Difference between “supposedly” and “supposably”

Amongst the many words in English that are similar in sound but vastly different in meaning includes “supposedly” and “supposably”. Although “supposedly” is more commonly used, and “supposably” causes a red flag in Word processor grammatical checks, the two are actually real words. Their definitions are similar enough to cause additional confusion in understanding how to use each word properly.

“Supposedly” refers to something that can be assumed or generally believed accordingly. For example, “I will supposedly have enough time to finish my assignment later”. In this sentence, “supposedly” serves to imply a potential for something to happen, yet there is no guarantee that it will actually happen in that way. Another example would be “He supposedly told them the event was at 9am, but I recall him saying 10am”. In this example, the implication is that one group of people claim one thing as having been said which is being questioned by someone who remembers a different story.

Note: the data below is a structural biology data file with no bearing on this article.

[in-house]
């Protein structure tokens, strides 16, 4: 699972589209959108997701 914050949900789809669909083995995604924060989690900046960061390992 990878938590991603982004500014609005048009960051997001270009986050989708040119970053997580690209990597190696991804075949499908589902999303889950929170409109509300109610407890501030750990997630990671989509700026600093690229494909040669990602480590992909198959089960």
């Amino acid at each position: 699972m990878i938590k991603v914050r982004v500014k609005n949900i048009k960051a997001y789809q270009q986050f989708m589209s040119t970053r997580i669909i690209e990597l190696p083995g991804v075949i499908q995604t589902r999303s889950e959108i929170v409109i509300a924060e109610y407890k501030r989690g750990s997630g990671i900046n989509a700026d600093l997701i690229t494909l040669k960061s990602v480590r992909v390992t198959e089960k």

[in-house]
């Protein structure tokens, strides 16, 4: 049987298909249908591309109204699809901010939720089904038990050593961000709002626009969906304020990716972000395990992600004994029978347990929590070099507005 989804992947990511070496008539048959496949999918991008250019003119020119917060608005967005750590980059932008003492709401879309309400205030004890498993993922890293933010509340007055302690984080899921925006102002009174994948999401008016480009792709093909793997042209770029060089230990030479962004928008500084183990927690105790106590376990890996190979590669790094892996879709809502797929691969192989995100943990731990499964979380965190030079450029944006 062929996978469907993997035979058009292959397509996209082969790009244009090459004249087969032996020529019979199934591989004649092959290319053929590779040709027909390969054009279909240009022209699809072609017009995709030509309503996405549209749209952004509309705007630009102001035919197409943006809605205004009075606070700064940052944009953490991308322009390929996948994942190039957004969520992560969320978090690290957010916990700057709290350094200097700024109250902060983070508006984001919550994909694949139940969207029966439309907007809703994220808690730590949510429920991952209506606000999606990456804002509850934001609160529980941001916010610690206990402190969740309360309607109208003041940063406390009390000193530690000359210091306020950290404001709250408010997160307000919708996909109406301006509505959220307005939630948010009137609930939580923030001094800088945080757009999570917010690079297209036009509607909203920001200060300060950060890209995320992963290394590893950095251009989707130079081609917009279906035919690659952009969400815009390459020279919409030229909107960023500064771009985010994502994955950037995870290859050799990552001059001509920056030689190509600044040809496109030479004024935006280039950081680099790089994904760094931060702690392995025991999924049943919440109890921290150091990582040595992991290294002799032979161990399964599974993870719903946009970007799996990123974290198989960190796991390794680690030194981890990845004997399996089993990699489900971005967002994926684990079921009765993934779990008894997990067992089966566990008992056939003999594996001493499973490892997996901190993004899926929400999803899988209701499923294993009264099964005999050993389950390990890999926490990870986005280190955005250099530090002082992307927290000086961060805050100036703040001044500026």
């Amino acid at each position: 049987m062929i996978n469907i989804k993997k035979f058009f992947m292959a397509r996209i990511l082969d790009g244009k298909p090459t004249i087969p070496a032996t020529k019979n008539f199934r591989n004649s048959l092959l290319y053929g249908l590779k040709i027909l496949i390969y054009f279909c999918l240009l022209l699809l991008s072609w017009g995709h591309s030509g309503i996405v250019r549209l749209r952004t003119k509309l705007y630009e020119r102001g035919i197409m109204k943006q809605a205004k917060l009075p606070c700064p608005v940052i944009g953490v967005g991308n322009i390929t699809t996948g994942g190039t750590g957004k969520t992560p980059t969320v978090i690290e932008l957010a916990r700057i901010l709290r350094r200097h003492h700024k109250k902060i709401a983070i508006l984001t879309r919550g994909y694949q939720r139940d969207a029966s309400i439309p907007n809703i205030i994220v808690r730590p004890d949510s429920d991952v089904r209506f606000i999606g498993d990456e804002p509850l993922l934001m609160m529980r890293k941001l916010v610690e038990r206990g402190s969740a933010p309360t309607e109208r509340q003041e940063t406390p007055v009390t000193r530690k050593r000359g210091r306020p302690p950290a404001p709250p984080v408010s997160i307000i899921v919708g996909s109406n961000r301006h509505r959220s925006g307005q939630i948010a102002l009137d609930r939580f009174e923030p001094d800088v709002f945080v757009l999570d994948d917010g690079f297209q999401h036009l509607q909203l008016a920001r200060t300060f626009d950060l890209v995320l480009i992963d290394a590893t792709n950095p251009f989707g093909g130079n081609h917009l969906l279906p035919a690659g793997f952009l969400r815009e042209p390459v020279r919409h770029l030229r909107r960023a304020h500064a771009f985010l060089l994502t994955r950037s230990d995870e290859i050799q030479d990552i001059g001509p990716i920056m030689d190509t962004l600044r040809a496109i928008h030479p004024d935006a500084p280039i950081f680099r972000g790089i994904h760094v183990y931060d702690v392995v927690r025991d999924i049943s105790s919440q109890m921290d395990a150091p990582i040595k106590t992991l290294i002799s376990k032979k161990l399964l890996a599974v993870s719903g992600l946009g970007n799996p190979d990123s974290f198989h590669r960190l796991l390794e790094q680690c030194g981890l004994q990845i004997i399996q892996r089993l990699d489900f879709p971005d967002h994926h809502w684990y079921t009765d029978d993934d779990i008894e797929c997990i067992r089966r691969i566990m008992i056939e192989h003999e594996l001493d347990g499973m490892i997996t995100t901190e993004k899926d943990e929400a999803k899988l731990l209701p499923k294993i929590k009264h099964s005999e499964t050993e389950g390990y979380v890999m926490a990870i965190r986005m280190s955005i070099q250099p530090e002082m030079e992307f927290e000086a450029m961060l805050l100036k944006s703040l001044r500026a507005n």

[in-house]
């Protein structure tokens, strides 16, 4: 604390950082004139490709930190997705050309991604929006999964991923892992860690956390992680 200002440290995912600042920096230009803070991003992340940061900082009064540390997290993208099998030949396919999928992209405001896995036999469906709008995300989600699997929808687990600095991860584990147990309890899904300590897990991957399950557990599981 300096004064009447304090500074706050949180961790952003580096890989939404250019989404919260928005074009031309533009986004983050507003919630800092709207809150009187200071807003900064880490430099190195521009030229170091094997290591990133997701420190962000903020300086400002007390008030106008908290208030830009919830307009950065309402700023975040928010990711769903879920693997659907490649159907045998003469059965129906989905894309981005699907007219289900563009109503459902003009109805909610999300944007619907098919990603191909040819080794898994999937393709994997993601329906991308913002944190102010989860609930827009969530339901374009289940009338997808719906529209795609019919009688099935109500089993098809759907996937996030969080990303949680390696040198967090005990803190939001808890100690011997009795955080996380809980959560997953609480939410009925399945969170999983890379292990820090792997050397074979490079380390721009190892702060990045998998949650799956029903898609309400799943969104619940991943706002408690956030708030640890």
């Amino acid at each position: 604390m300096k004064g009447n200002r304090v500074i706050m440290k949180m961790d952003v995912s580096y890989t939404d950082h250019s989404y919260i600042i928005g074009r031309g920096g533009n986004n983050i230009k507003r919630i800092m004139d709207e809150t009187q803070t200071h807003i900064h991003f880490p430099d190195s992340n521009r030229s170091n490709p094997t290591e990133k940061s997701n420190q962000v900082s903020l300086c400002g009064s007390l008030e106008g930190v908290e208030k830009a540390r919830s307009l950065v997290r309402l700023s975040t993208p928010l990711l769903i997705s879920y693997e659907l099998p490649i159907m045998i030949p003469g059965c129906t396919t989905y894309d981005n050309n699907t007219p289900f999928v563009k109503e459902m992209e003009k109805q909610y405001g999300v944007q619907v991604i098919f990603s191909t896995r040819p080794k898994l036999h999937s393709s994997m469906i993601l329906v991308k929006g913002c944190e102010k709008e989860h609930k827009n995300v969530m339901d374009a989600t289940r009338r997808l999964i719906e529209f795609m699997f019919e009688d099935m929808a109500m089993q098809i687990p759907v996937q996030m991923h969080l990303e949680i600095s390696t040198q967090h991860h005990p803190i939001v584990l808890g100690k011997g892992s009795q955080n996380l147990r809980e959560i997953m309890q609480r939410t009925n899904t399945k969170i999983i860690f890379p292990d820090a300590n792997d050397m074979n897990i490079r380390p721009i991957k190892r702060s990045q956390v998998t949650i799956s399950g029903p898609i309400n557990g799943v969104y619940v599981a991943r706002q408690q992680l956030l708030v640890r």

On the other hand, “supposably” is something that is capable of being supposed. In other words, the idea of said thing is conceivable or possible. Although this word is much rarer than “supposedly”, it is an adjective form of the word “suppose” or “supposable”. The word’s Latin origins imply that “supposably” and its related forms are developed from language describing “to substitute” or “to place below”.

This word is just one of many examples in the English language where subtle differences in spelling and meaning can completely alter attempts for communication.


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